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Is it possible to turn off magic functions or arbitrary cell blocks when saving ipython notebook to script?

I use the mode where saving the .ipynb file automatically saves to .py as well, but the magic functions I use break the script. I've tried things like

magic_cmd = """%cd ~/
%load_ext autosave
%autosave 30
"""
if in_ipython():
    eval(magic_cmd)

which apparently doesn't like magic functions and throws a SyntaxError (I'd rather not use eval anyways...). Is there some Javascript code I could use that just prevents the cell from saving?

So 2 parts to the question:

  1. Is there any way to keep all magic functions from saving to script?
  2. Is there any way to keep any arbitrary cell from saving to script, or, say, all cells below a certain point from saving to script (analogous to the 'Cell > Run all above' command)?
share|improve this question
    
Must you need the resulting script to be run by python? If you add ipython executable in the #! line on top of the resulting .py script, it would run just fine. –  nom-mon-ir May 10 '13 at 16:34
    
I need it accessible by someone without ipython, so yes, it needs to be python-runnable for now. I'll have to look into that option for the future though--thanks for the pointer. –  Bird Jaguar IV May 10 '13 at 17:18

1 Answer 1

up vote 2 down vote accepted

I don't know of any way to prevent it from being saved to the script, but you can (1) add a test to ensure that the magics only execute in ipython, and (2) convert the basic magic syntax to a syntax that is acceptable to plain python

magic_cmds = """%cd ~/
%load_ext autosave
%autosave 30
"""
if in_ipython():
    for magic_cmd in magic_cmds.splitlines() :
        get_ipython().magic(magic_cmd[1:])

This works in both ipython and python, except that python obviously doesn't execute the commands. Note that if you remove the % signs from your string, you should remove [1:] from the last line.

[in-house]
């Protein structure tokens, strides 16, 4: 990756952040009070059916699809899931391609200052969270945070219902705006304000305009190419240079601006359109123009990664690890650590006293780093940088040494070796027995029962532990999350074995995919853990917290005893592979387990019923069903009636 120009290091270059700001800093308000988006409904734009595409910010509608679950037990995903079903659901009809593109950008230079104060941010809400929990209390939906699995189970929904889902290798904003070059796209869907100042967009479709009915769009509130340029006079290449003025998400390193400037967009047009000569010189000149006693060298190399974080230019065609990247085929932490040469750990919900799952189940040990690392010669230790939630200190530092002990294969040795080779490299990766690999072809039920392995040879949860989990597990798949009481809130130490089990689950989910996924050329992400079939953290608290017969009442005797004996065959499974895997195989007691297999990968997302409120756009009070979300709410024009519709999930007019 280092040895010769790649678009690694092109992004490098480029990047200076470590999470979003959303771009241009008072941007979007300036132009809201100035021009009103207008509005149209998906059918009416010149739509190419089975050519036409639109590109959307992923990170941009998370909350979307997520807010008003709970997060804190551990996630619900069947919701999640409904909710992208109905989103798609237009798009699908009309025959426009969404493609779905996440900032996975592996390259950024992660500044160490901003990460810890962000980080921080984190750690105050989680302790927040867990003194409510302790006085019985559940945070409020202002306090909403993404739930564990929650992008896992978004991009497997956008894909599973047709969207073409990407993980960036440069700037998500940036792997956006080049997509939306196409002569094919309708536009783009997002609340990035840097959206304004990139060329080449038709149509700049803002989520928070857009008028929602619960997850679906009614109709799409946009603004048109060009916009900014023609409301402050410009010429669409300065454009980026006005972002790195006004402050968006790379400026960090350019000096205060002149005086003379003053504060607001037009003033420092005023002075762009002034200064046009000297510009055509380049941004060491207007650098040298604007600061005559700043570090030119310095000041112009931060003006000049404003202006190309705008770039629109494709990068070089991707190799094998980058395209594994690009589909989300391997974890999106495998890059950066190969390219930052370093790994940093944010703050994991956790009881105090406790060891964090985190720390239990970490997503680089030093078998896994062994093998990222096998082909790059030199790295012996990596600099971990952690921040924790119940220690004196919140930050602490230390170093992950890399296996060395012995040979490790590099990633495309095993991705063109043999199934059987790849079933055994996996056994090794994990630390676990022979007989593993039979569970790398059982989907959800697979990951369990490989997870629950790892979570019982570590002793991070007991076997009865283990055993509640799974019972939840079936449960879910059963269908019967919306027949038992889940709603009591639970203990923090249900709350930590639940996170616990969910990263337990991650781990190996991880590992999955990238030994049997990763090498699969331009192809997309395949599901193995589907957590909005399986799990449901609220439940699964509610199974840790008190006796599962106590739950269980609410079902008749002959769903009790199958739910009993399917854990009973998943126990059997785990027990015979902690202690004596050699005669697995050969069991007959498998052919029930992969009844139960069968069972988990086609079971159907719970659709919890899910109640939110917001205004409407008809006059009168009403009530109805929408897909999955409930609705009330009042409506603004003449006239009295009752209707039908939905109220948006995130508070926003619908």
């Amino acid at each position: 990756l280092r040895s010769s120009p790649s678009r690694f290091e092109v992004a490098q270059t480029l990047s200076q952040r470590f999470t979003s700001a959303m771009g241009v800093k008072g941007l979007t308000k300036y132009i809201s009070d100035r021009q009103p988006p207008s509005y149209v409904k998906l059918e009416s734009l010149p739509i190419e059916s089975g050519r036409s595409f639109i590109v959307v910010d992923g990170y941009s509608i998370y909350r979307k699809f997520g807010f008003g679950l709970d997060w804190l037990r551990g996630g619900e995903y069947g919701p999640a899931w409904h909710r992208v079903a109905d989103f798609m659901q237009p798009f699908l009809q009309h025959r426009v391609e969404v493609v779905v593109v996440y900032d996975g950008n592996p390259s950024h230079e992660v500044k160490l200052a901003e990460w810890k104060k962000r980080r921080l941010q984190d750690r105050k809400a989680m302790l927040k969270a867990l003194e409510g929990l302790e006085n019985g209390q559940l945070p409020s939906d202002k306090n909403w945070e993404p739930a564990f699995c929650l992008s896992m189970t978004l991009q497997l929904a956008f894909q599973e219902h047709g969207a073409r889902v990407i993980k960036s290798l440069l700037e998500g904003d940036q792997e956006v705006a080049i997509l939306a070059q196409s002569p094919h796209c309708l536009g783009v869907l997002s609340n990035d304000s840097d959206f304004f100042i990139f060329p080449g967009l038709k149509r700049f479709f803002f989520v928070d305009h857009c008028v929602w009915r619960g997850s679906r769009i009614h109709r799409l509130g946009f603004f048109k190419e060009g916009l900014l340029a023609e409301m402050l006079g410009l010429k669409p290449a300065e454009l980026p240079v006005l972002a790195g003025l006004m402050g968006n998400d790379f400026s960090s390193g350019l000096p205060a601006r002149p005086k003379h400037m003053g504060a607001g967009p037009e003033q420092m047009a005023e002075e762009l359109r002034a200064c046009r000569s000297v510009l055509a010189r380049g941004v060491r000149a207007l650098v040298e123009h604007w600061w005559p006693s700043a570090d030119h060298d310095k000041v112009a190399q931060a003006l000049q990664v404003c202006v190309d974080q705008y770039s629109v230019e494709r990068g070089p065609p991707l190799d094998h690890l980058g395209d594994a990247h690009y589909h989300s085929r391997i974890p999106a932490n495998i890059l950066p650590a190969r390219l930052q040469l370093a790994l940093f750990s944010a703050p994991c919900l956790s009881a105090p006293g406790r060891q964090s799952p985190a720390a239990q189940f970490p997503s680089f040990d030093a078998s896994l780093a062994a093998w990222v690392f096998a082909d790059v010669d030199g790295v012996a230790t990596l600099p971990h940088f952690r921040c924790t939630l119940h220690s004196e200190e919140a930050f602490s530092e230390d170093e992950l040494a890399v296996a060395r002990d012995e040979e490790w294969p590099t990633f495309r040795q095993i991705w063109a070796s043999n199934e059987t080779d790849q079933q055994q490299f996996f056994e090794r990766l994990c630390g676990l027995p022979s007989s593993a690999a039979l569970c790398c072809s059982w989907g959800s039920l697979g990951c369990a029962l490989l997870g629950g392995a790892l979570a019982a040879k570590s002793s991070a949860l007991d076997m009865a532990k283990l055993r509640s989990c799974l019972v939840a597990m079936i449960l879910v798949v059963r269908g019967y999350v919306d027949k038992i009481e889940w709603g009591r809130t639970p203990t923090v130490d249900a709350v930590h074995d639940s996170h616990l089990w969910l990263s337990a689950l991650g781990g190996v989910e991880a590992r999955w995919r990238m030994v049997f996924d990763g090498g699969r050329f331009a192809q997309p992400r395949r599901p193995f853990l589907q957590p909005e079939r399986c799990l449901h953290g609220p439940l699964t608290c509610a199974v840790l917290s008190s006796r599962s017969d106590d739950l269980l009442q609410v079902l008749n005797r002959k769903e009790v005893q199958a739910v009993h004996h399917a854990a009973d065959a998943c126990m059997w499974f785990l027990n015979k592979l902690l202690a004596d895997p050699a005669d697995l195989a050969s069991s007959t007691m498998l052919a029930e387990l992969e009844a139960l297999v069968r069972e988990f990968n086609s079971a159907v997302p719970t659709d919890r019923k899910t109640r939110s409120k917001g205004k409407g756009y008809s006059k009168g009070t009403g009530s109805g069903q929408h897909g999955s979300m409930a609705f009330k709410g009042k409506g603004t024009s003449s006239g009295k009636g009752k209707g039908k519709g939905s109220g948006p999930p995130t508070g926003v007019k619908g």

Personally, I prefer the following version because it catches the exception when in_ipython is not defined, though you could certainly add a try to the above in the same way.

try :
    if(__IPYTHON__) :
        get_ipython().magic(u'cd ~/')
        get_ipython().magic(u'load_ext autosave')
        get_ipython().magic(u'autosave 30')
except NameError :
    pass

Edit

Cell magics can similarly be included. For example, to translate an ipython cell

%%R -o x
x <- c(1,2,3)

you would write

get_ipython().run_cell_magic(u'R', u'-o x', u'x <- c(1,2,3)')

I can't find much information on this command beyond the built-in help text, but I think the arguments are pretty self-explanatory. And of course, multi-line inputs can also be used in the third argument by inserting newlines ('\n') in the string.

More generally, if you want to translate something, just write it in a notebook, and then click File -> Download as... -> Python (.py), and look in the script that you get out.

share|improve this answer
    
Quite verbose, but looks like the only doable solution so far. Thanks! –  Bird Jaguar IV Sep 29 '13 at 4:19
    
I've add a version more like your original. Hopefully not too verbose. :) –  Mike Sep 30 '13 at 15:46
    
I prefer the try/except version... there's just not going to be a way to beat magic methods for conciseness... –  Bird Jaguar IV Oct 9 '13 at 17:12
    
does that work with cell magic, too? (e.g. %%R) –  thias Jun 24 at 8:16
1  
@thias Yes. My answer is too long to go in a comment, so I've edited my answer above. –  Mike Jun 24 at 14:39

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